If I plug it into some equation for the bottom half, such as 2-15, I get:

0 - 0.50(9.8(t_1)^2) = v_0*1 - (1/2)(9.8)(1)^2 and for v_0 I can replace it with v = -9.8(t_1):

0.50(9.8(t_1)^2) = -9.8(t_1) - (1/2)(9.8) =
4.9(t_1)^2 = -9.8(t_1) - 4.9 =
0 = -4.9(t_1)^2 - 9.8(t_1) - 4.9

Which has just '-1' as a solution which isn't a valid time.

I thought about trying to solve for missing velocity for both of them so that I might be able to plug that into the equations to solve for time. It's not immediately clear to me that I need distances as functions for t1 and t2 first. Not sure why this is physically.

But for the top part, I get -0.50h = -(1/2)(9.8)(t_1)^2
And for the bottom, I get -0.50h = sqrt(9.8h) - (1/2)(9.8)(t_2)^2

I just replaced V_0 of the bottom part with the V_final of the top part since they are the same

Oh, I guess t_2 = 1.00s as the given...didn't see that until it was pointed out

For this one, the bottom part turned out to be a quadratic 0 = h^2 - 14.7h + 24.01 which has two positive solutions of 1.87 and 12.8. Both of these heights could be valid, I guess?

You'll have a much easier time if you don't try to directly write an expression for the bottom half. Instead, just write expressions for the first half (to h/2) and the full distance (h).

For the ball falling from h to h/2, I get (using equation 2-15): -h/2 = -(1/2)(9.8)(t_1)^2
And for h to 0 (the ground): -h = -(1/2)(9.8)(t_1 + 1)^2

Is this in the right direction? I don't know how to tell if I'm going the right way or not because I'm not sure what all these equations mean.

I'm not sure what this all means...I have the final velocity of the top part as t and height of the top part...how would any of those help me with the bottom part?

The final velocity in the top part is the initial velocity in the bottom part. So you could use 2-15: ## 0 - 0.5h = -\sqrt{gh}t - \frac {gt^2} 2 ##

Which should be the same equation you got with the other approach. Solve it for h.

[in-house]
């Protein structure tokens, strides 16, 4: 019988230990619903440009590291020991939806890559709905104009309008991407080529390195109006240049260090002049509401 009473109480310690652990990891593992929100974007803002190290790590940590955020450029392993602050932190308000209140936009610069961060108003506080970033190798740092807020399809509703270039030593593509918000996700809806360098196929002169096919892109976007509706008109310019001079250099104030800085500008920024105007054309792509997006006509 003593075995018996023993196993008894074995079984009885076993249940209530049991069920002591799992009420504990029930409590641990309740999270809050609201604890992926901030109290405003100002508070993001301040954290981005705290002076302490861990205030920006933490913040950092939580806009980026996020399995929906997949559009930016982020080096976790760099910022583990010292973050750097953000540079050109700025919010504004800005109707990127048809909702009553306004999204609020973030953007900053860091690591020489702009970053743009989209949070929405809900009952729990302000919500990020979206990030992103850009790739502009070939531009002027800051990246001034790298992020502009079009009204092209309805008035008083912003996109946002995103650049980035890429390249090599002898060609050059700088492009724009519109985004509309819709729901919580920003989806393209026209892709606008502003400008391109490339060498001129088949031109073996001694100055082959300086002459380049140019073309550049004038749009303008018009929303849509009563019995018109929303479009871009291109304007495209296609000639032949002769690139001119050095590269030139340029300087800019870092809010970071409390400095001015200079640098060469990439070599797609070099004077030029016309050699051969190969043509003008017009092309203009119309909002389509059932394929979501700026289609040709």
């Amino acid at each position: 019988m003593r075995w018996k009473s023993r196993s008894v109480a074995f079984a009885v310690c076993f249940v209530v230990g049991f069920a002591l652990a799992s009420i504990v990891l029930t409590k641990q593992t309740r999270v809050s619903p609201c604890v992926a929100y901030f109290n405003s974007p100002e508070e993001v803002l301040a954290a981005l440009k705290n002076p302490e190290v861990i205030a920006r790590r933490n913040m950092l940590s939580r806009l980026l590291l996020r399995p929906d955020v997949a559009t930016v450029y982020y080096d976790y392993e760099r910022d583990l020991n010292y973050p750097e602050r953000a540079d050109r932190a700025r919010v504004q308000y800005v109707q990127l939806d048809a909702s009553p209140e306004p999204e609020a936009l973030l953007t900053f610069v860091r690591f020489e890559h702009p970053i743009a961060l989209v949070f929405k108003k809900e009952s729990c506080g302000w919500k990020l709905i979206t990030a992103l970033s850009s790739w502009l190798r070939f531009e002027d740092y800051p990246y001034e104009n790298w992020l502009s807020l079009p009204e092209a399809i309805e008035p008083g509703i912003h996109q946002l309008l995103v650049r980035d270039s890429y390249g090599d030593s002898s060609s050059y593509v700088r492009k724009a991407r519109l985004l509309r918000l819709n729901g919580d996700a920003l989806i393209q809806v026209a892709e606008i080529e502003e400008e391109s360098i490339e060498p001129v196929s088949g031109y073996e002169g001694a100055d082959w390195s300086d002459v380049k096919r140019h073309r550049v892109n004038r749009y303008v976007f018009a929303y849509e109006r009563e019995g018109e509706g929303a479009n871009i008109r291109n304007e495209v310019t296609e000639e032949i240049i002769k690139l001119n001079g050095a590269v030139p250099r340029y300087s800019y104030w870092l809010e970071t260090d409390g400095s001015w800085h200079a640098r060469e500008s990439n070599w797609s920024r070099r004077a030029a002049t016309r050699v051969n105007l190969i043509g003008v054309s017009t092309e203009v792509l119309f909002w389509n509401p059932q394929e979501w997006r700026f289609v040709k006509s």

The final velocity in the top part is the initial velocity in the bottom part. So you could use 2-15: ## 0 - 0.5h = -\sqrt{gh}t - \frac {gt^2} 2 ##

Which should be the same equation you got with the other approach. Solve it for h.

Sorry, where did the negative sign in front of the V_0 come from?

Sorry, where did the negative sign in front of the V_0 come from?

It is not in front of ##v_0##. It is the value of ##v_0## that is negative. The ball is falling down.

Doc Al
Mentor
For the ball falling from h to h/2, I get (using equation 2-15): -h/2 = -(1/2)(9.8)(t_1)^2
And for h to 0 (the ground): -h = -(1/2)(9.8)(t_1 + 1)^2

Is this in the right direction? I don't know how to tell if I'm going the right way or not because I'm not sure what all these equations mean.
Exactly the right direction. Those equations relate time to distance, which is what you want.

Now you have two equations and two unknowns. Solve!

Exactly the right direction. Those equations relate time to distance, which is what you want.

Now you have two equations and two unknowns. Solve!

How come we couldn't relate time to velocity? Is it because the question asked for time and distance? If so, why couldn't we relate distance to time instead?

Doc Al
Mentor
How come we couldn't relate time to velocity?
You could, but that just adds a step. You'll have to figure out the velocity. But there are usually several ways to attack a problem. (Just jump in!)
Is it because the question asked for time and distance? If so, why couldn't we relate distance to time instead? You are relating distance to time.

You could, but that just adds a step. You'll have to figure out the velocity. But there are usually several ways to attack a problem. (Just jump in!) You are relating distance to time.

Oh, I thought there was a difference in relating time to distance and distance to time.

Knowns are v0=0 and t2=1sec and a=g.

3 unknowns are v1, t1 and h.
So you need 3 equations to solve the problem.

v1=at1 .........(1)
0.5h=0.5a(t1)2......(2) 1st. segment of the drop initial velocity=0.
0.5h=v1+0.5a..............(3) 2nd segment with t2=1,initial velocity=v1

add: a=g

Last edited:
Doc Al
Mentor
Oh, I thought there was a difference in relating time to distance and distance to time.
No, the relationship works both ways.

You have the equations you need, just solve for t1 and h. (Once you have t1, you can figure out the total time.)